DM: Yeah I think I’m mostly a stand-up. It’s certainly how I feed my family and myself. It’s like, I’m a stand-up comic, but I want to make films and I’m learning it is hard to do both at the same time. There’s a zero sum game if I want to do either of them well. Making films is such a large undertaking. It’s cool, I hope I get to make a few more films, but I learned there’s more inertia there.

It feels more permanent when you have it on film and someone can just go find it and watch it. Whereas when you’re touring there’s a transience to it that feels a little less daunting. Either way it’s a quicker feedback loop with stand-up. I can try new jokes, I can improvise and my agent can say, “hey you want to play here?” and suddenly I’m on tour.

MF: You’re known for one-liners and illustrations and for often playing guitar during your shows. These are the things people love about your work and why they come to see you. But have you ever felt trapped in that frame because of the popularity it’s brought you?

DM: It sort of ebbs and flows for me but the first time when I discovered it, I was surprised. It was back in 2004, it was my first half hour special, it was called Comedy Central Presents. It was my first real bit of exposure in America. I had an opportunity and so I thought, “If I’m going to be on TV I want to do something different, take advantage of the opportunity and maybe stand out a little bit.”

I’d done different bits, these drawings in this one down town room in New York and tried the guitar, so I put it all together and I did that special. But then I went back to touring the way I always did which is just telling jokes. And then after the shows people would say, “Where are the drawings? You’re the guy with the drawings.” So that was the first time I felt like I’d created a bit of a constraint for myself. But then over the years I started to appreciate it, especially when I started doing theatres and I’m doing 90 minutes. It’s more fun for me to have segments. On a bad night it feels like I’ve created constraints, but on a good night it feels like I’ve given myself a bigger box to move around in.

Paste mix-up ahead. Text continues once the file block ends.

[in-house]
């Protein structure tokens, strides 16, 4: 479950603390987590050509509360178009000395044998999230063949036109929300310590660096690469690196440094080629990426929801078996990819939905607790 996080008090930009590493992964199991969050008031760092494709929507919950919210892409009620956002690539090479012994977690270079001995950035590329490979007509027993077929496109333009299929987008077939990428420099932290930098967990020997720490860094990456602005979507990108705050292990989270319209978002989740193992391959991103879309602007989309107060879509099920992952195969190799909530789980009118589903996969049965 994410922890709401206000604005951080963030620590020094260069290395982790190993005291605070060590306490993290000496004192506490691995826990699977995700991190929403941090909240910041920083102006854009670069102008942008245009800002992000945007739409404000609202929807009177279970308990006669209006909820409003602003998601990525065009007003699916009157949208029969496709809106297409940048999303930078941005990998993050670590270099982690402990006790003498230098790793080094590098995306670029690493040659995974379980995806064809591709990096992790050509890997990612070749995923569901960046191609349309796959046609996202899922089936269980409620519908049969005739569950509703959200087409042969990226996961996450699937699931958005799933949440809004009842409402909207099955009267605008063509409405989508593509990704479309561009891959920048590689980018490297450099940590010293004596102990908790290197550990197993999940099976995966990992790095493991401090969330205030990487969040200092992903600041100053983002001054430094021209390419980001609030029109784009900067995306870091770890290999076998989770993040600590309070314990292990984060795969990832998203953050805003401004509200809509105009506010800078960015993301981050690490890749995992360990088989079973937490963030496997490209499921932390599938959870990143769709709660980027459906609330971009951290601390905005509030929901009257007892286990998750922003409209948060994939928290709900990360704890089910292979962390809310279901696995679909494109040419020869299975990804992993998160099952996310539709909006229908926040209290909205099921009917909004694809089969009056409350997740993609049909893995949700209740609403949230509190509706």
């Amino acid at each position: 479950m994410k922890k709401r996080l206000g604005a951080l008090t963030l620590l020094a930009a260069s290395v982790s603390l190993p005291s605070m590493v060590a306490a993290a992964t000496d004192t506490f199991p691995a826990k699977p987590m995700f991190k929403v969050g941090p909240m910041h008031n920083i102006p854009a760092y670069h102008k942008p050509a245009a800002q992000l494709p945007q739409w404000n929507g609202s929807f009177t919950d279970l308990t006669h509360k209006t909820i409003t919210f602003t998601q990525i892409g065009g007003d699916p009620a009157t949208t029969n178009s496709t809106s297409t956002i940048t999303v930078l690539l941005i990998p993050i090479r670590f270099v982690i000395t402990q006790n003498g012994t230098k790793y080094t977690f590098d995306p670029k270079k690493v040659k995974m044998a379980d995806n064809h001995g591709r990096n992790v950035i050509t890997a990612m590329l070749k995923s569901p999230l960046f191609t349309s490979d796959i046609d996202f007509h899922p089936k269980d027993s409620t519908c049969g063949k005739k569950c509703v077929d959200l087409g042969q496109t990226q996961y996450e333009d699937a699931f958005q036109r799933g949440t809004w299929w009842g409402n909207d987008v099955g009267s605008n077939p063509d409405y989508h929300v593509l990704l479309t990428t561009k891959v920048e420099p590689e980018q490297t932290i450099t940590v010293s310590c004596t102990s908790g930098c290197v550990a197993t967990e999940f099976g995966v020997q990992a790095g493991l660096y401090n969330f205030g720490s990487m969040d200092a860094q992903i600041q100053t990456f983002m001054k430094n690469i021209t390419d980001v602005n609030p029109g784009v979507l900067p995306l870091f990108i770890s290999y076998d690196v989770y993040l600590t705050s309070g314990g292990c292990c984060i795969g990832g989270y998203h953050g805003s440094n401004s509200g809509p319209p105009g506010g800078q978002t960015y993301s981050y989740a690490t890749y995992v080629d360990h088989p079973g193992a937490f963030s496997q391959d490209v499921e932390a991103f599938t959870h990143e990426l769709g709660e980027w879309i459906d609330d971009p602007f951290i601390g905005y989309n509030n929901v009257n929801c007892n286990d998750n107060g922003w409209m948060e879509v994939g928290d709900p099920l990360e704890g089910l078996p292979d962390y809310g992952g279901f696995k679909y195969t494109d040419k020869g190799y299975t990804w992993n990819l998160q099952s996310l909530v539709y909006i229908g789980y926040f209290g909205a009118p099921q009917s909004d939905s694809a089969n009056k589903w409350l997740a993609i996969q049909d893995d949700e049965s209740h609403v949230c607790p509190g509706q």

MF: You’ve largely refrained from doing topical material or material with conspicuous emotional depth – there are implications, but you’re not doing shows about grief or depression or civil injustice. Do you feel those things are out of bounds for you?

DM: I don’t know what my role is, but I stand more in the category of distraction, which I’m fine with. Maybe as part of a balanced comedy diet you need it. I appreciate and enjoy some of my friends who are political comedians, but I do get exhausted generally these days about politics. I find it upsetting and also very frustrating.

But I also don’t believe in complete denial or withdrawal. That doesn’t seem so productive. I don’t think I’m really going to change anybody’s perspective and I don’t usually get too much clapter. It’s more daydreaming, joke-based, playful, and a little bit absurd.

Demetri Martin will head to Australia this June for six shows nationwide, in Adelaide, Gold Coast, Melbourne, Sydney, Canberra and Perth. Head here for dates and details.